I’m so pleased to report that the stories have been pouring in over the last couple of weeks, and there were some AMAZING stories to read! It was difficult choosing only two winners because the standard of entries was very high.
If you haven’t won, don’t be disappointed! There will be a brand new story to write soon, and more prizes to be won. Next time it might be you who wins.
I really loved all your creative ideas. I enjoyed reading about a mudcake mountain and a Candy Queen, about aliens of all shapes and colours, and about a moon pool and the hologram of a city. There were fat baby kittens that looked like beach balls, and bullets made from candy floss. There were demons, and conference rooms, and an alien called Dean.
Many stories had some brilliant lines in them! Some I particularly enjoyed were:
“Her father’s voice was thunder mixed in with a bit of static electricity…” (Olivia from Burnside Highschool)
“A tap on June’s shoulder makes her shudder and turn around so slowly that you can say the longest word in the world 10 million times before June has moved an inch.” (Katie-Rose from David Street School)
“…each leaf had a pair of eyes, each tree had thousands of leaves, and this planet had hundreds of trees, therefore roughly 200,000 eyes were all looking at her…” (Phoebe)
“The girl had wide but thin silver wings. The spirals on them started to swirl, twisting into June’s mind.” (Lela from Motueka South School)
“…she woke with a sudden startle of little creaters crawly on her back. To June they looked like aliens from outer space, oh wait she was in outer space.” (Ruth from Queenstown Primary School)
Twists And Turns
A few stories had some very clever plots:
Jack from Westport South School had a wonderful twist in his story. The planet was toxic and covered with smog… and that planet turned out to be Earth.
In E Wen’s story, June threw a spear at a man in a space suit, who turned out to be June’s father. (I’m so glad the spear didn’t plunge through his brain).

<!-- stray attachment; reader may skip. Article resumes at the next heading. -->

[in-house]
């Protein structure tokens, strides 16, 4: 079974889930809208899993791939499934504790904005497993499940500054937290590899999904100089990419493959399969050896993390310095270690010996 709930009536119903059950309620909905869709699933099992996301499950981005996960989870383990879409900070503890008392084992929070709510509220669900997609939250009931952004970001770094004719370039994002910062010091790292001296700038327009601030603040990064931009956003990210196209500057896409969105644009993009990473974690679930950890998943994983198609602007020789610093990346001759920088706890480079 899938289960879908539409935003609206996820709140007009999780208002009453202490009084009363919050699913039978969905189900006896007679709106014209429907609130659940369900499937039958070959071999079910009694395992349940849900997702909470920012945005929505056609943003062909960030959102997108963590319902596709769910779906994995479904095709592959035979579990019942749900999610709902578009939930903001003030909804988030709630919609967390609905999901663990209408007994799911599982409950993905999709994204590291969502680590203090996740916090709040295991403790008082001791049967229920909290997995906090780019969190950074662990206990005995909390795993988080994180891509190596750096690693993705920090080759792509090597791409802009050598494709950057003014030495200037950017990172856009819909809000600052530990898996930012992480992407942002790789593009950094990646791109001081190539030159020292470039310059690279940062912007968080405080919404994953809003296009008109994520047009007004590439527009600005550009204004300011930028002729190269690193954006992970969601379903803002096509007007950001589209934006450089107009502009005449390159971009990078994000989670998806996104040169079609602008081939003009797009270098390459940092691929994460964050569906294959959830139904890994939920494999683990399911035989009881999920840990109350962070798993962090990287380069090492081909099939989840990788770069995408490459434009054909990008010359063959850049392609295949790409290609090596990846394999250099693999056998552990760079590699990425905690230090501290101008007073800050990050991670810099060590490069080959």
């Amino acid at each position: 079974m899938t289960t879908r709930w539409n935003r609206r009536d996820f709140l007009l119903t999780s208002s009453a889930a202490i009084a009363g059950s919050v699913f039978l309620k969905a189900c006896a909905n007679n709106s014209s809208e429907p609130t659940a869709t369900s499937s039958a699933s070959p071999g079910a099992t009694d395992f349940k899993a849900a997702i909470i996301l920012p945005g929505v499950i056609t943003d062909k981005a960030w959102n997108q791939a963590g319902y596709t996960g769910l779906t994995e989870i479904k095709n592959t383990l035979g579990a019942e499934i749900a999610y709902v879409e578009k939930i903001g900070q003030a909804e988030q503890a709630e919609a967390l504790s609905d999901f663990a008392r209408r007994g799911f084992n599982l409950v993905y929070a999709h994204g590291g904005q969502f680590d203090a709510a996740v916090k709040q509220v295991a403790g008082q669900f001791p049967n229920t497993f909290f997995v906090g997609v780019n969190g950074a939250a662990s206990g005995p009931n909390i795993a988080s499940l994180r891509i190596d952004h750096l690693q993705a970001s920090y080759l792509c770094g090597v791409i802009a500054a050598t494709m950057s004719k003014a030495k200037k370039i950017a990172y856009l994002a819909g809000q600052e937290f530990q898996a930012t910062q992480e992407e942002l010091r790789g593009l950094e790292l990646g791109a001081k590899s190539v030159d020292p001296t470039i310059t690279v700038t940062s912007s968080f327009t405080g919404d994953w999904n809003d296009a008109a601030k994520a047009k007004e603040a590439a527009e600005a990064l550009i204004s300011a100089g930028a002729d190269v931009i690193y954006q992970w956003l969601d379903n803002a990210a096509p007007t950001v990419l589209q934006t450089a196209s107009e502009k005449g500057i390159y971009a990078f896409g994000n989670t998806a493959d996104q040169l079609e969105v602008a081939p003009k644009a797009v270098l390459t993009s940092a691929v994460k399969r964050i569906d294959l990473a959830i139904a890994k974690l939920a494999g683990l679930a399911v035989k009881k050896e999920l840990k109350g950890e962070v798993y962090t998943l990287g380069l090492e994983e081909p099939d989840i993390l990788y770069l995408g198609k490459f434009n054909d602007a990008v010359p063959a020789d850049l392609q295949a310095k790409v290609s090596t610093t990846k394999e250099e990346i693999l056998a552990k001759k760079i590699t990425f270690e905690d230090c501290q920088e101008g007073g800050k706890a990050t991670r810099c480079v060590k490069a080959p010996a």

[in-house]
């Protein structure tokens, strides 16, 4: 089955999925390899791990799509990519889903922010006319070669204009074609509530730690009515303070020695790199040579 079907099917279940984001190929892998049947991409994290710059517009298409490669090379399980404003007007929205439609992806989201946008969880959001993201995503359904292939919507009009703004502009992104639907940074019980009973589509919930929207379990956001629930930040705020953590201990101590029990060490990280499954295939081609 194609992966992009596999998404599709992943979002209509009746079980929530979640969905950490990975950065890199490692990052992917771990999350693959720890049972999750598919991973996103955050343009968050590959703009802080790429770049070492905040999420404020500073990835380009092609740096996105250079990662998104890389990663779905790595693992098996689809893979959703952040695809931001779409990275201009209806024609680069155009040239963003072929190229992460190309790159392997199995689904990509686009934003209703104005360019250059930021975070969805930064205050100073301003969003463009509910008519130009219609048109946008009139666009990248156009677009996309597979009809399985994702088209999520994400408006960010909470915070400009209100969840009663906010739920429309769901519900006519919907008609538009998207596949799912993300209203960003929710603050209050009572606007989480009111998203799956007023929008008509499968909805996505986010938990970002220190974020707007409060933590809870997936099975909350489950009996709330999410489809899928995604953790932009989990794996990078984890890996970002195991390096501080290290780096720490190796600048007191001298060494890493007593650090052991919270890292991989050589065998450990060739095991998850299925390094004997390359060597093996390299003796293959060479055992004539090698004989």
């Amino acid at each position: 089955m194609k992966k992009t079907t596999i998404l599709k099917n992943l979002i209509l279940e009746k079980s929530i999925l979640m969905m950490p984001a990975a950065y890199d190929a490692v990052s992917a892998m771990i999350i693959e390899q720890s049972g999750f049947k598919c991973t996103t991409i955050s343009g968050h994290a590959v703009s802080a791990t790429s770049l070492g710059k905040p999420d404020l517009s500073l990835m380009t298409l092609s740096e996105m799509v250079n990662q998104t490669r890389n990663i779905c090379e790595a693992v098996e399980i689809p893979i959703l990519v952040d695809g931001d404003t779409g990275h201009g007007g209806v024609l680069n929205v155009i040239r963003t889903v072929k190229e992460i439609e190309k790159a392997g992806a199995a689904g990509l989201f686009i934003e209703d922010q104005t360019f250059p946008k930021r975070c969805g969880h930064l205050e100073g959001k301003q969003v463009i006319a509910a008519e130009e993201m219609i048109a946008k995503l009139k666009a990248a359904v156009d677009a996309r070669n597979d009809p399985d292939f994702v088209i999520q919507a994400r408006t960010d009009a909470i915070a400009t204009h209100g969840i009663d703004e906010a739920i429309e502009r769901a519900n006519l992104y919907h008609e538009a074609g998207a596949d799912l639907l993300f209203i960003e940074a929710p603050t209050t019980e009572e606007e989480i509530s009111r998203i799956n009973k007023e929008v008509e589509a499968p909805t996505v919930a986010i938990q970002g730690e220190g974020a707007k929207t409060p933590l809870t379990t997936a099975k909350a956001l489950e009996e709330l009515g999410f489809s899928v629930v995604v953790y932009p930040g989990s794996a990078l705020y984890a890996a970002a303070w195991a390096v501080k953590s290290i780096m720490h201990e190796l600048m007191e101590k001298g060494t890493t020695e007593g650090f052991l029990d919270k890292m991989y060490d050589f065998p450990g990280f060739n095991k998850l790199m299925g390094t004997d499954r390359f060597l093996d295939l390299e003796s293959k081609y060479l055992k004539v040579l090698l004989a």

And in Tara’s clever story, it turned out that June was being controlled by Janette who was playing a video game!
I always find it tricky to think of just the right ending for a story, so special mention goes to those stories with endings that made me smile:
“…she hopped into the newly mended space-craft. “Thank you!” She said, and flew back home. “What were you doing?” asked her Mum “Um.. Er.. I.. Nothing!” she stammered, “Nothing at all!” (Phoebe)
“June did get grounded, and she was only allowed to re-apply for her Landing Craft License two years after this story ends. But other than that, everybody survived the experience without too much hassle.” (Hannah from Queenstown Primary School).
“Later that night she wondered what planet she had crashed into, and if she would go there again. Well, she thought, there is always a new day ready for a new adventure!” (Lela from Motueka South School)
Sadly, there can only be two winners. And here they are:
The winner of the 10 years and under category is Maria from Thorrington School in Christchurch (8 years old). Maria’s story was beautifully imaginative, and her story was well thought out and had a lovely ending.
The winner of the 11 years and older category is Luka, who is home schooled (12 years old). Luka’s story was very well written and it had a fabulous twist. June encountered a human and we discovered that she was actually the alien.
Well done Maria and Luka! Your prizes are on their way.
The first thing that caught her eye was a cave, but it wasn’t any regular kind of cave. It was blue and purple. The walls were slimy and they wobbled slightly. Strangely enough, there was an entrance at the top rather than at the bottom.
The ground beneath June was bouncy – bouncier than a trampoline back on Earth. There were trees scattered all over the place. They were wobbly like the cave.